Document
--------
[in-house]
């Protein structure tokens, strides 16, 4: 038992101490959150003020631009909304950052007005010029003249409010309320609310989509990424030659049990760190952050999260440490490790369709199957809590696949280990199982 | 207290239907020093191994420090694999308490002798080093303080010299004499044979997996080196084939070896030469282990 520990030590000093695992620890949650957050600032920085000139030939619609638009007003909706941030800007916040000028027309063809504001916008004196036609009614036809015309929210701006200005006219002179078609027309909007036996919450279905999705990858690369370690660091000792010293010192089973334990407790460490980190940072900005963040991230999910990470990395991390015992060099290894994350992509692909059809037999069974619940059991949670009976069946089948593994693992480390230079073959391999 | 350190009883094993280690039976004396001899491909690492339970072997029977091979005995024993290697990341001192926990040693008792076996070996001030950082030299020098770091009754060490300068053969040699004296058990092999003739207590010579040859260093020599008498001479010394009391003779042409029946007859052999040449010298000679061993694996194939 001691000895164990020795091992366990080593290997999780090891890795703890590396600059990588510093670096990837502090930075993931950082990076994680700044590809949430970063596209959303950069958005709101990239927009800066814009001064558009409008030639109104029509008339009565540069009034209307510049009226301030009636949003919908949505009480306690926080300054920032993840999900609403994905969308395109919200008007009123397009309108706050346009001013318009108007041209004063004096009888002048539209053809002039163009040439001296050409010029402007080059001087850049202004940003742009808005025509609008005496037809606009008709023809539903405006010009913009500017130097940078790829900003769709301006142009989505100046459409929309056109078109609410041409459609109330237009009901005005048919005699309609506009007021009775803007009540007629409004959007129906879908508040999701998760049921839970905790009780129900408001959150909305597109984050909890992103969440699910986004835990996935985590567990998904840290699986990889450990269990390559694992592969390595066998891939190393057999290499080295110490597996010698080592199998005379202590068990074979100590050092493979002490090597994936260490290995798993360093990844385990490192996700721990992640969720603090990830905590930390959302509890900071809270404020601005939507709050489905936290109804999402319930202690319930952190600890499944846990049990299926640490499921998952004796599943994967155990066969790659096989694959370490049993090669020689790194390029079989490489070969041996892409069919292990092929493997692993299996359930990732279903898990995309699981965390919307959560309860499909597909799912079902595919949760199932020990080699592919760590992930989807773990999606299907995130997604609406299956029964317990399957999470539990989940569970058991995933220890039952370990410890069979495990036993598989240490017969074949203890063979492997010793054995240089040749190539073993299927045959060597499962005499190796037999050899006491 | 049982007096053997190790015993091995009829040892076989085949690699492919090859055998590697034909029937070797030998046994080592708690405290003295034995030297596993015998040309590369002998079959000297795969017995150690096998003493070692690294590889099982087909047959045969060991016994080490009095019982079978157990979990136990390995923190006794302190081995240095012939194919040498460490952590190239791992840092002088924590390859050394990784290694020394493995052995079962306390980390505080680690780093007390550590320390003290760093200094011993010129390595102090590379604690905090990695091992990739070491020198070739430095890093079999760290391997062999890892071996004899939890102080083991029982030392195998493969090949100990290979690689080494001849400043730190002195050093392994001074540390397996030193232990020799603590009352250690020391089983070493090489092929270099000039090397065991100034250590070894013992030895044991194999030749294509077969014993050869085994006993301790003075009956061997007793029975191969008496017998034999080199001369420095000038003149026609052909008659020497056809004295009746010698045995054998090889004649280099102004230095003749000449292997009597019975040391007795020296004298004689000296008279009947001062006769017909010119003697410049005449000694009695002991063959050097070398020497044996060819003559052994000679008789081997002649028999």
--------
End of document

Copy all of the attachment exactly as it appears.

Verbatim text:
[in-house]
């Protein structure tokens, strides 16, 4: 038992101490959150003020631009909304950052007005010029003249409010309320609310989509990424030659049990760190952050999260440490490790369709199957809590696949280990199982 | 207290239907020093191994420090694999308490002798080093303080010299004499044979997996080196084939070896030469282990 520990030590000093695992620890949650957050600032920085000139030939619609638009007003909706941030800007916040000028027309063809504001916008004196036609009614036809015309929210701006200005006219002179078609027309909007036996919450279905999705990858690369370690660091000792010293010192089973334990407790460490980190940072900005963040991230999910990470990395991390015992060099290894994350992509692909059809037999069974619940059991949670009976069946089948593994693992480390230079073959391999 | 350190009883094993280690039976004396001899491909690492339970072997029977091979005995024993290697990341001192926990040693008792076996070996001030950082030299020098770091009754060490300068053969040699004296058990092999003739207590010579040859260093020599008498001479010394009391003779042409029946007859052999040449010298000679061993694996194939 001691000895164990020795091992366990080593290997999780090891890795703890590396600059990588510093670096990837502090930075993931950082990076994680700044590809949430970063596209959303950069958005709101990239927009800066814009001064558009409008030639109104029509008339009565540069009034209307510049009226301030009636949003919908949505009480306690926080300054920032993840999900609403994905969308395109919200008007009123397009309108706050346009001013318009108007041209004063004096009888002048539209053809002039163009040439001296050409010029402007080059001087850049202004940003742009808005025509609008005496037809606009008709023809539903405006010009913009500017130097940078790829900003769709301006142009989505100046459409929309056109078109609410041409459609109330237009009901005005048919005699309609506009007021009775803007009540007629409004959007129906879908508040999701998760049921839970905790009780129900408001959150909305597109984050909890992103969440699910986004835990996935985590567990998904840290699986990889450990269990390559694992592969390595066998891939190393057999290499080295110490597996010698080592199998005379202590068990074979100590050092493979002490090597994936260490290995798993360093990844385990490192996700721990992640969720603090990830905590930390959302509890900071809270404020601005939507709050489905936290109804999402319930202690319930952190600890499944846990049990299926640490499921998952004796599943994967155990066969790659096989694959370490049993090669020689790194390029079989490489070969041996892409069919292990092929493997692993299996359930990732279903898990995309699981965390919307959560309860499909597909799912079902595919949760199932020990080699592919760590992930989807773990999606299907995130997604609406299956029964317990399957999470539990989940569970058991995933220890039952370990410890069979495990036993598989240490017969074949203890063979492997010793054995240089040749190539073993299927045959060597499962005499190796037999050899006491 | 049982007096053997190790015993091995009829040892076989085949690699492919090859055998590697034909029937070797030998046994080592708690405290003295034995030297596993015998040309590369002998079959000297795969017995150690096998003493070692690294590889099982087909047959045969060991016994080490009095019982079978157990979990136990390995923190006794302190081995240095012939194919040498460490952590190239791992840092002088924590390859050394990784290694020394493995052995079962306390980390505080680690780093007390550590320390003290760093200094011993010129390595102090590379604690905090990695091992990739070491020198070739430095890093079999760290391997062999890892071996004899939890102080083991029982030392195998493969090949100990290979690689080494001849400043730190002195050093392994001074540390397996030193232990020799603590009352250690020391089983070493090489092929270099000039090397065991100034250590070894013992030895044991194999030749294509077969014993050869085994006993301790003075009956061997007793029975191969008496017998034999080199001369420095000038003149026609052909008659020497056809004295009746010698045995054998090889004649280099102004230095003749000449292997009597019975040391007795020296004298004689000296008279009947001062006769017909010119003697410049005449000694009695002991063959050097070398020497044996060819003559052994000679008789081997002649028999």